Eagle Falls Rock Climbing
|GPS:||43.905, -75.196 Google Map · Climbing Area Map|
|Page Views:||62,596 total · 497/month|
|Shared By:||Jim Lawyer on Jun 6, 2011|
|Admins:||Jim Lawyer, Kris Fiore, Morgan Patterson|
This crag runs alongside the Beaver River just downstream from Beaver Lake. The rock is brittle in some places, but has unusual hidden holds that make the faces, aretes, and roofs very climbable. The natural crack lines tend to be chossy and, due to the nature of the brittle rock, a bit suspect but the popular routes are worth traveling for.
This cliff is in a pleasant, remote area with open woods and great swimming holes a mere feet away. There is no road noise; in fact, the sound of the pounding rapids is so loud that communication with a leader is often impaired or impossible depending on your route.
The cliff is packed with high quality lines, most of which are in the second edition of Adirondack Rock although another wave of new route activity in the last few years (2015 - 2020) is not yet in print.
Highlights are Class Five and The Hydrofax, two of the largest climbable roofs in the Adirondacks that sit above noisy rapids, Promiscuous Girl, a stunning arete, Go to Bread, delicate face climbing, El Supremo, a tricky, super-exposed face, No Fun at Camp No Sex at Breakfast, Eagle Falls' hardest climbing, and Let the Wild Rumpus Start which Jim Lawyer gave the high praise of calling, "One of the best 5.12c's in the park."
From Lowville, follow Number Four Road to near its end. About 1/2 mile east of the intersection with Stillwater Road, turn left onto Soft Maple Road. This road is unmarked but there is a brown sign that says, "Beaver River Canoe Route." Go about 2.5 miles, then turn right onto another dirt road signed "Beaver River Canoe Route". Drive 2 minutes along the large green pipe on your right and park on the left.
Cross the road, walk down the stairs under the penstock, then follow a trail south to the cliff.
NEW Alternate North Approach (NO RIVER CROSSING)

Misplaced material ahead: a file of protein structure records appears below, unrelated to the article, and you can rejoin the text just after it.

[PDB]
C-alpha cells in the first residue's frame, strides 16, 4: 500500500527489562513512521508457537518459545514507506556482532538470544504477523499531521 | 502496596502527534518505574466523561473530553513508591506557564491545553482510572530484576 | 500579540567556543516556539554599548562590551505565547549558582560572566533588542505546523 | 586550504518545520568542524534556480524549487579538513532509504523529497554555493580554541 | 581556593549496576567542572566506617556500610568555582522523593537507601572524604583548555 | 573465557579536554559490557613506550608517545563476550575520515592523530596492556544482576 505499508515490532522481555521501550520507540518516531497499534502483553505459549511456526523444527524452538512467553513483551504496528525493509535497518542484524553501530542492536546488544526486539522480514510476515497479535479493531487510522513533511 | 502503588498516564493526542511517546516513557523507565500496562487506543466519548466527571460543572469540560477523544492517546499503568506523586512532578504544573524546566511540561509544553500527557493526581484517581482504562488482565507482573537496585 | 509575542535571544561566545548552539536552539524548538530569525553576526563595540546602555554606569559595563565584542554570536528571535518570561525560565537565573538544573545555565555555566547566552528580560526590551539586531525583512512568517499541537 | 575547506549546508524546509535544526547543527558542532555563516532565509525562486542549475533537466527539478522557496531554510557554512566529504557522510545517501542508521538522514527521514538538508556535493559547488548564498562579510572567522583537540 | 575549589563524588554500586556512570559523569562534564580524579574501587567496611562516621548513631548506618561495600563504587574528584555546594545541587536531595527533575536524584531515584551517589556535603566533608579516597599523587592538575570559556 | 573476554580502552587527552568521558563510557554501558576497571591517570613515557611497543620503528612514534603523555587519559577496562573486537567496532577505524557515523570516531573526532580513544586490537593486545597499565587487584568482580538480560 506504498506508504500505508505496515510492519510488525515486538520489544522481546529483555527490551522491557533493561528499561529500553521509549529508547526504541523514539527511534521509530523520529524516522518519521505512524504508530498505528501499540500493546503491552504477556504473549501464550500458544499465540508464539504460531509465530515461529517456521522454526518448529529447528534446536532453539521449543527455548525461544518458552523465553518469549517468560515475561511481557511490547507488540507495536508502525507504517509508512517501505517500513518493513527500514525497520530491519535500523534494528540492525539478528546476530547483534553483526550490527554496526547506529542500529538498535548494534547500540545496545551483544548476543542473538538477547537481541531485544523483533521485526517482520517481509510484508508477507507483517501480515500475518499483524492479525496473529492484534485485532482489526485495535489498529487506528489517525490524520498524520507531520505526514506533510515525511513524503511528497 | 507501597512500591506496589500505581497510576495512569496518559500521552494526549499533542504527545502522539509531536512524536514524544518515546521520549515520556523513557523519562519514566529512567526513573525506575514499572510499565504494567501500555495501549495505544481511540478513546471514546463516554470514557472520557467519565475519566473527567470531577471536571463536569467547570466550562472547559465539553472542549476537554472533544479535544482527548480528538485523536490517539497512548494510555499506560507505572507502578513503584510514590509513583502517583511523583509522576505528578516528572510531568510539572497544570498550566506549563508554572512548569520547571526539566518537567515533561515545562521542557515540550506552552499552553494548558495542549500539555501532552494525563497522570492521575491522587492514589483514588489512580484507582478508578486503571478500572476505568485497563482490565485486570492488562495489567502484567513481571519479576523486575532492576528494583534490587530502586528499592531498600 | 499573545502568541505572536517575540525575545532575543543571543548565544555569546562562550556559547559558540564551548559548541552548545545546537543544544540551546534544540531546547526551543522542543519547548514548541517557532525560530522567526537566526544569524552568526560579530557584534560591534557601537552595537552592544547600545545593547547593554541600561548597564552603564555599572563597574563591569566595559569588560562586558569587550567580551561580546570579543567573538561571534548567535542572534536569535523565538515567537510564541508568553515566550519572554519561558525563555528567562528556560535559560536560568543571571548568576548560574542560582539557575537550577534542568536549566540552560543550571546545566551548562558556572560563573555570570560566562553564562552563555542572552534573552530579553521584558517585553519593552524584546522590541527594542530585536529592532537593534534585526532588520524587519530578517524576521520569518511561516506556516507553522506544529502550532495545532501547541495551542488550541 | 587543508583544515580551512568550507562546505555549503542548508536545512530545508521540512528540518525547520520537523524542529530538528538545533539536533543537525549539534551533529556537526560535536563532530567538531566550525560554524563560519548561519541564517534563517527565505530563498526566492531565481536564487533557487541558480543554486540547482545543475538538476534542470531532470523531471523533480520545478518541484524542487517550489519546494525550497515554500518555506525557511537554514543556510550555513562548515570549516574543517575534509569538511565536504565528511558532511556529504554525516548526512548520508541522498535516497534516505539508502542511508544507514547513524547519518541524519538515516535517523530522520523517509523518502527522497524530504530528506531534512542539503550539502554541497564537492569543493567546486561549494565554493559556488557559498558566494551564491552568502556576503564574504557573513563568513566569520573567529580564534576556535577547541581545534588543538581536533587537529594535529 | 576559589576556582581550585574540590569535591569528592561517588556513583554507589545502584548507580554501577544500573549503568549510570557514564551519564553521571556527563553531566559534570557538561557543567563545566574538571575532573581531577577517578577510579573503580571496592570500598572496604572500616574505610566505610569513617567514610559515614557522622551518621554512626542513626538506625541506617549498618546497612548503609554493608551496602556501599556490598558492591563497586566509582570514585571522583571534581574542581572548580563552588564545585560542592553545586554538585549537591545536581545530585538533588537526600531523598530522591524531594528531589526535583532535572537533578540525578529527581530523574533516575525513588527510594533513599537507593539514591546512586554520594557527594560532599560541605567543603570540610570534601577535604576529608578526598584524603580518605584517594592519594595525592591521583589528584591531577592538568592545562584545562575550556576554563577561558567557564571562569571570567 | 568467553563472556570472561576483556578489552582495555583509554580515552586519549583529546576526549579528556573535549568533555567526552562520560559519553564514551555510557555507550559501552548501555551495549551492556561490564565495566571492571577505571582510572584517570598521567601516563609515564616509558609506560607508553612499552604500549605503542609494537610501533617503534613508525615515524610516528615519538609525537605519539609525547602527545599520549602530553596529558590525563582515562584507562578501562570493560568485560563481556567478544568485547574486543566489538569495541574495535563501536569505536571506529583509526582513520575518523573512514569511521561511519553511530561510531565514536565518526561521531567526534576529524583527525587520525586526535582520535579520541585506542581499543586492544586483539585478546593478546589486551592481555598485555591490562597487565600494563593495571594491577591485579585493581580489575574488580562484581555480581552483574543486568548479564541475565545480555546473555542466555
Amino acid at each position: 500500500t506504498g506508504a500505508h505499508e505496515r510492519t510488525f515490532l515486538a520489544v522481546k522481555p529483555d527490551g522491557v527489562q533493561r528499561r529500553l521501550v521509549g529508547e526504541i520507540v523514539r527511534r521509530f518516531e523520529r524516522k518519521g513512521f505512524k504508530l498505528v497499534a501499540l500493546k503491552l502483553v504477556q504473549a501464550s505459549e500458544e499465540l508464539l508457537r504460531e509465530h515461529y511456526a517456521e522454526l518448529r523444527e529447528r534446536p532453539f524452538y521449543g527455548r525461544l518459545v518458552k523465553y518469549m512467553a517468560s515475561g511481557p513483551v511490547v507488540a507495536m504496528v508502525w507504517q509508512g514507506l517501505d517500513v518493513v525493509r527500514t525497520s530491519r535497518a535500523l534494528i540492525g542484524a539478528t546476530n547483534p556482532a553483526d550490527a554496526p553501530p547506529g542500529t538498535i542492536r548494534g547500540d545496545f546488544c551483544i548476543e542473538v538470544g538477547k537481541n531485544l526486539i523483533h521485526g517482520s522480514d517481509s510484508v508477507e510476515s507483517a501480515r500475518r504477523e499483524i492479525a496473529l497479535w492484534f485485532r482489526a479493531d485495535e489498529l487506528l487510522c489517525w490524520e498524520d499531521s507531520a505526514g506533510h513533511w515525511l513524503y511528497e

From the beginning of Fish Creek Road (where Long Pond Rd turns left) drive 7 miles to a dirt road on the right. The road is not marked, however there are orange and white posts as well as an orange sign that says "13-04-00" that might help. Turn right and drive .1 miles to a grassy pull off and a red trail marker.
From the start of the trail head down an obvious logging road with red trail markers. Stay on this to cross a stream with a pond on the left. After a few minutes the trail leaves the logging road to the left. After 10 minutes of obvious, relatively flat hiking, you will reach the Beaver River with some small dirty cliffs on the left. A few more minutes deposits you to the far left end of the crag at Grumpy Raccoon.
One of the most beautiful parts of climbing at Eagle Falls is the river. Unfortunately, it also presents one of the greatest hurdles to climbing access.
In late spring, summer, and fall the river is usually low enough to be crossed using boards that are stashed along the river a few hundred feet upstream from the falls. Look for a boulder on the far side with a nice flat spot. If using the board with the cross bean, that side goes on the bank side, the other side goes to the boulder. Make sure to pull the board back up for our paddling friends.
If the river is high and the line is down or you don't feel like using it you can always bring some kind of boat and launch from the beaver river canoe run launch 1/8 mile north of the parking area into Beaver Lake and boat across the lake above the damn. It's about a 3 minute canoe ride and leads to a very obvious heardpath that brings you south to the top of the cliff.
Due to the purchase of the Croghan Conservation Easement, there is now an entirely new trail that, while it is a little bit longer, entirely avoids the Beaver River Crossing and is now likely the most logical option for early spring climbing or during some of the fall weekend dam releases.
Classic Climbing Routes at Eagle Falls
Days w Precip